As Congress prepares for another round of stimulus legislation this summer, the unprecedented financial challenges confronting public colleges and universities remain a pressing issue facing lawmakers. There have been a host of disagreements on the best federal policy approach to help higher education, such as the appropriate funding levels and uses of the aid. These debates will likely continue in the weeks ahead. A more fundamental question that has emerged is whether federal aid for public higher education should be distributed directly to institutions through the U.S. Department of Education or given to the states, who would then distribute it to institutions.
Some think tanks have called for aid to states, while many higher education associations, including those representing college presidents, have called for direct federal aid to institutions. On Capitol Hill, the GOP-led Senate demonstrated a preference for aid to institutions in the previous stimulus package, while the Democrat-controlled House has been partial to distributing aid through the states (if only as a pass-through). Which one of these is the better approach for public higher education financing? Does it really matter?
Three major reasons justify providing flexible federal aid to the states, as opposed to directly to institutions, for public higher education in the next stimulus package: the inability of a federal formula to capture institutional nuances and need, the importance of preserving the long-standing financing compact between states and public higher education, and establishing a precedent for a state-federal partnership in the next iteration of the Higher Education Act.
Providing flexible aid to the states recognizes that there are important contextual and institutional factors that a “one size fits all” federal formula cannot capture. State higher education executives understand that some institutions are in a stronger financial position than others and know the most pressing needs within their higher education communities. Working in unison with state lawmakers and other stakeholders, they can target resources and make the most effective use of federal funds. The health of the state’s higher education system and economy remains their top priorities.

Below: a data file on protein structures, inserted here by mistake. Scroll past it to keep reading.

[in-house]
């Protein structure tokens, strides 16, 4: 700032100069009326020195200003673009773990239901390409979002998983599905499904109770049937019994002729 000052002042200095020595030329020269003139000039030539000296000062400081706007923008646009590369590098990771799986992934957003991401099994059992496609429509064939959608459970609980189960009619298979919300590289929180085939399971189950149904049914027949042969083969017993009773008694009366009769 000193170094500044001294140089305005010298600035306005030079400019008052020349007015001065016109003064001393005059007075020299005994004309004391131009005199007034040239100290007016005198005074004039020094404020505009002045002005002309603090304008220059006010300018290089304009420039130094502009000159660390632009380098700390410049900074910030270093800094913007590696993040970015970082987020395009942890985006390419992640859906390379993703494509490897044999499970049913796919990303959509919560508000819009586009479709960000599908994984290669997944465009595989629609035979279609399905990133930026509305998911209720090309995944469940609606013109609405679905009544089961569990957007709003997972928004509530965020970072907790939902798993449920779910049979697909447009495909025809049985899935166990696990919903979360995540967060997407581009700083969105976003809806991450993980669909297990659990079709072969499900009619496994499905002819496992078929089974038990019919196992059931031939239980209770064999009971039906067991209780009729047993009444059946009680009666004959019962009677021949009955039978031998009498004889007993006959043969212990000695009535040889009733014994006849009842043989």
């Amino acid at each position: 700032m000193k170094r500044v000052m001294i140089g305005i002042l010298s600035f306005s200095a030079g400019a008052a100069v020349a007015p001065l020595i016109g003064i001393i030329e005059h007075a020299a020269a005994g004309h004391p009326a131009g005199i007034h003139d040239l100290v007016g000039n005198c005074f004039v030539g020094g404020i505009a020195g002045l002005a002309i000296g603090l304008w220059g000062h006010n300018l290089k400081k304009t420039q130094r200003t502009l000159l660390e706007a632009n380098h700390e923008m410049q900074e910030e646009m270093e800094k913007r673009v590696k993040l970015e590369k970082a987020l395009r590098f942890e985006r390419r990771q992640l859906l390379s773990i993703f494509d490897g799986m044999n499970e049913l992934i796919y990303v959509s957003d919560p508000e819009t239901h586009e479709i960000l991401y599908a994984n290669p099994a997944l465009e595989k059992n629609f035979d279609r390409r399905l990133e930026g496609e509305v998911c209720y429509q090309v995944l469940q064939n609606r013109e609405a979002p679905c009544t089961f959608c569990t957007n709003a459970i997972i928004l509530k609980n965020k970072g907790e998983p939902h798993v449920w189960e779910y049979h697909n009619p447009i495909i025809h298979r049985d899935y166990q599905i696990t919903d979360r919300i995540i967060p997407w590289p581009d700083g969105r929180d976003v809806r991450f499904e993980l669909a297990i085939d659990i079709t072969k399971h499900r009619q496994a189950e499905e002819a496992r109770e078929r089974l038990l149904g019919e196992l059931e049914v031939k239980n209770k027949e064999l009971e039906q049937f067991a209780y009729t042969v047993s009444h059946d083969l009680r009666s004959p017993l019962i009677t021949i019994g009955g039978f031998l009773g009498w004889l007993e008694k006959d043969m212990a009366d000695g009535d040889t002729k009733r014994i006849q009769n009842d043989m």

Federal allocation formulas affecting thousands of diverse institutions can also lead to unfair and counter-initiative policy outcomes. For example, the Department’s implementation of the CARES Act has led to windfalls of hundreds of thousands of dollars to institutions with a few dozen students. Meanwhile, public institutions serving large shares of low-income and minority students are expected to receive proportionally less aid. Empowering states in federal policy can allow for more nuanced administration and avoid these policy outcomes.
Beyond the limitations of federal formulas, federalism also matters. Public higher education is constitutionally a function of state government. Public colleges and universities have traditionally been funded by their states, while the federal government chiefly funds students. These institutions have long histories, accepted policy frameworks, and shared goals with their states. This relationship remains vital to state competitiveness and institutional success.
Unfortunately, this relationship has been strained in recent decades due to state budget reductions and competing visions on the purposes of these institutions. The pandemic promises to further fray this relationship and accelerate the privatization of public higher education. Through the stimulus packages, the federal government can use its spending power in a coordinated effort with states to preserve and strengthen this compact. Bypassing the state role in higher education finance could actually undermine policies and goals states have established in cooperation with their higher education institutions.
A coordinated state-federal effort on the stimulus could also advance plans to develop a more lasting state-federal partnership in the upcoming reauthorization of the Higher Education Act. SHEEO calls for aligning state and federal higher education financing structures to improve college affordability and ensure states and the federal government do not work at cross purposes. Bypassing states in the stimulus will only continue the disjointed financing relationship between states and the federal government.
While the stimulus is designed as a short-term funding fix in the pandemic-stricken economy, Congress’s decision this summer will have lasting ramifications for the future of higher education finance. It is essential that Congress recognize the limitations of federal formulas, respect the historical role of the states in funding higher education, and begin working toward longer-term higher education financing reforms by providing flexible state aid for higher education in the next stimulus package. Public higher education finance remains a shared responsibility, and by working in partnership with the states, the federal government can best stabilize institutions and lay the groundwork for meaningful policy changes and greater collaboration between institutions, states, and the federal government in the years ahead.